British Universities Film & Video Council

moving image and sound, knowledge and access

Marx at the Movies

Marx at the Movies – Revisiting History, Theory and Practice Edited by Ewa Mazierska and Lars Kristensen (Palgrave Macmillan, 2014), 312 pages, ISBN: 978-1137378606 (hardback) £60

About the reviewer: Dr William Hope is a lecturer in Italian Cinema and Language at the University of Salford. He is the co-ordinator of the AHRC project A New Italian Political Cinema? and his publications include Italian Film Directors in the New Millennium (2010).

marxThis innovative edited volume draws on the expertise of collaborators from a range of subject areas, its cross-disciplinary momentum channelling Marxist theory and criticism through the prisms of philosophy, fine art, comparative literature, politics and screen media to shed new light on the production, interpretation and reception of films ranging from classics such as Citizen Kane (1941) to the little-known East German children’s film Moor and the Ravens of London (1968). Drawing on recent writings by Rancière, Žižek, Badiou and others, Mazierska and Kristensen’s introduction offers fresh perspectives on the different manifestations of Communism that have emerged across the world over the past century, and its possible resurrection in an age of imploding capitalism. They also trace the waning and waxing of Marxist theory within academia and as a counter-hegemonic world view, arguing that art imbued with Marxist thought can be potentially instrumental in socio-political transformation, and tracing the relevance of Marxist analysis in contexts such as today’s employment sector.

Given the rich diversity of the original Marx at the Movies conference held at UCLAN in 2012, the decision to structure the volume around twelve lengthy essays – rather than include a broader cross-section of shorter pieces – is debatable, but the theoretical rigour and topicality of the approaches is undeniable. Mike Wayne’s excellent essay traces the notion of the Dialectical Image from Kant to Marx and Adorno, and its manifestation in commercial genre films such as Romero’s Land of the Dead (2005). Johan Siebers’ contribution draws on Ernst Bloch and Slavoj Žižek to explore the utopian potential of film elements such as music to evoke as yet unrealized equality and emancipation, while Ian Fraser’s technical analysis of Terence Davies’ Distant Voices, Still Lives (1988) also identifies micro-level impulses of future utopian solidarity that transcend the patriarchal environments of family and community.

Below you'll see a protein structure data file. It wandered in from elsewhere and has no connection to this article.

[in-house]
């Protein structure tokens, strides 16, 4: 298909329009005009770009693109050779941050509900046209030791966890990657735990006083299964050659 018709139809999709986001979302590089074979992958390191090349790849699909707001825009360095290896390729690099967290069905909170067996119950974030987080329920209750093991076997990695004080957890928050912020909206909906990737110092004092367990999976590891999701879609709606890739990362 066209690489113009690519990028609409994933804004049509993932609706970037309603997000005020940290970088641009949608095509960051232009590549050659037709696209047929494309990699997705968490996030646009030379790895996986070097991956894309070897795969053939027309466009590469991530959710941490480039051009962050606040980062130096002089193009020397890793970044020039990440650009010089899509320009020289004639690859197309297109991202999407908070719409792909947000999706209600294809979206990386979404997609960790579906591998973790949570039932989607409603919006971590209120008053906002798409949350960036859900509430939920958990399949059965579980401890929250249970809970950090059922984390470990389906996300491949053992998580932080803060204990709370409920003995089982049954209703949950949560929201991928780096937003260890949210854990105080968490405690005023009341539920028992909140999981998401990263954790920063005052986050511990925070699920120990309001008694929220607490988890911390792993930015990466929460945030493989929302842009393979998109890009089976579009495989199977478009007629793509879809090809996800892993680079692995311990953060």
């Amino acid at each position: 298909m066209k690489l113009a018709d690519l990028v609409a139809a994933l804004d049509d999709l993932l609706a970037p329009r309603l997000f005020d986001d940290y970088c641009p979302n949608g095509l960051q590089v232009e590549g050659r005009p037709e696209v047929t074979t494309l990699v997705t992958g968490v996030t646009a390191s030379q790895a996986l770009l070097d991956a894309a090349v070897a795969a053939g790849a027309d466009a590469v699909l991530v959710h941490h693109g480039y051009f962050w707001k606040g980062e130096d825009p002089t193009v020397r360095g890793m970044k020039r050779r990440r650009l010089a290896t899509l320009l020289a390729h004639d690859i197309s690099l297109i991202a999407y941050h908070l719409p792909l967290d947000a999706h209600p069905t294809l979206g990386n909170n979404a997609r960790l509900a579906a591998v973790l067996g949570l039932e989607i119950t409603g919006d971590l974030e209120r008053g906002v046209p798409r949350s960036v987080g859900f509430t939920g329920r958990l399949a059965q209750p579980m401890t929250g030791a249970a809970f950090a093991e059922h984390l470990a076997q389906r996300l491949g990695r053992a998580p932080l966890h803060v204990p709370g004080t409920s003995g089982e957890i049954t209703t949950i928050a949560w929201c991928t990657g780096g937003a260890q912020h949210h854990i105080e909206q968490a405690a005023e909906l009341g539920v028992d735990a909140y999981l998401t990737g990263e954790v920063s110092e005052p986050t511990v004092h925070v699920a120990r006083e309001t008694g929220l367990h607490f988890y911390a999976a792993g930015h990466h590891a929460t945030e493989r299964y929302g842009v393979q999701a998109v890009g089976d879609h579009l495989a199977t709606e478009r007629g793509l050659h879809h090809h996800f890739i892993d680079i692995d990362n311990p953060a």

Iris Luppa revisits Fritz Lang’s You and Me (1938) to analyse the Brechtian influences set in motion by Lang’s camera work, montage and mise-en-scène to depict the alienation of workers within the capitalist system, while Jakob Ladegaard explores different approaches to humour within Marxist film writing, ranging from Adorno’s condemnation of mainstream cinema’s inducing of collective laughter (‘a caricature of solidarity’) during the viewing of films, to the use of humour as a form of ideology critique in films such as Godard’s Pierrot le fou (1965). Dennis Rothermel analyses the Workerist humour that underpins films such as Huston’s The Treasure of the Sierra Madre (1948) and Loach’s The Navigators (2001), and Peter Hames’ contribution focuses on the recurring phenomenon of alienation in films from the Czechoslovak New Wave of the 1960s. In a fascinating piece of writing, Silke Panse draws on concepts of immaterial labour to explore the rights of documentary protagonists whose images are “taken” by film-makers, their value being appropriated.

… an important contribution towards repoliticising academic writing on film

In his essay, William Brown examines the phenomenon of amateur digital film-making within the structures of capitalism (YouTube, etc.) and the myth that increased access to digital technology devolves power to individuals with access to cameras and websites. John Hutnyk reconsiders Citizen Kane, identifying it as a conduit back to Das Kapital – a cinematic gateway redirecting critical attention towards the topicality of Marx’s masterpiece. Ewa Mazierska’s essay also focuses on Das Kapital and its cinematic transposition by Alexander Kluge (News From Ideological Antiquity, 2008), the author outlining ways to reconfigure the volume’s content artistically and linguistically to increase its resonance for a contemporary public. Appropriately, the volume closes with a piece by Martin Brady that focuses on two East German children’s films, Moor and the Ravens of London and Hans Röckle and the Devil (1974) which bring the figure of Marx himself to the screen, the narratives also containing allusions to the contemporary GDR. With a discernible turn away from the postmodern increasingly animating scholarship within the humanities and cinema in particular, Marx at the Movies is an important contribution towards repoliticising academic writing on film, its introduction and essays ably engaging in ideology critique, the denunciation of hegemonies, and reading narratives against the grain to identify the utopian possibilities that have always underpinned Marxist thought.

Dr William Hope

Delicious Save this on Delicious |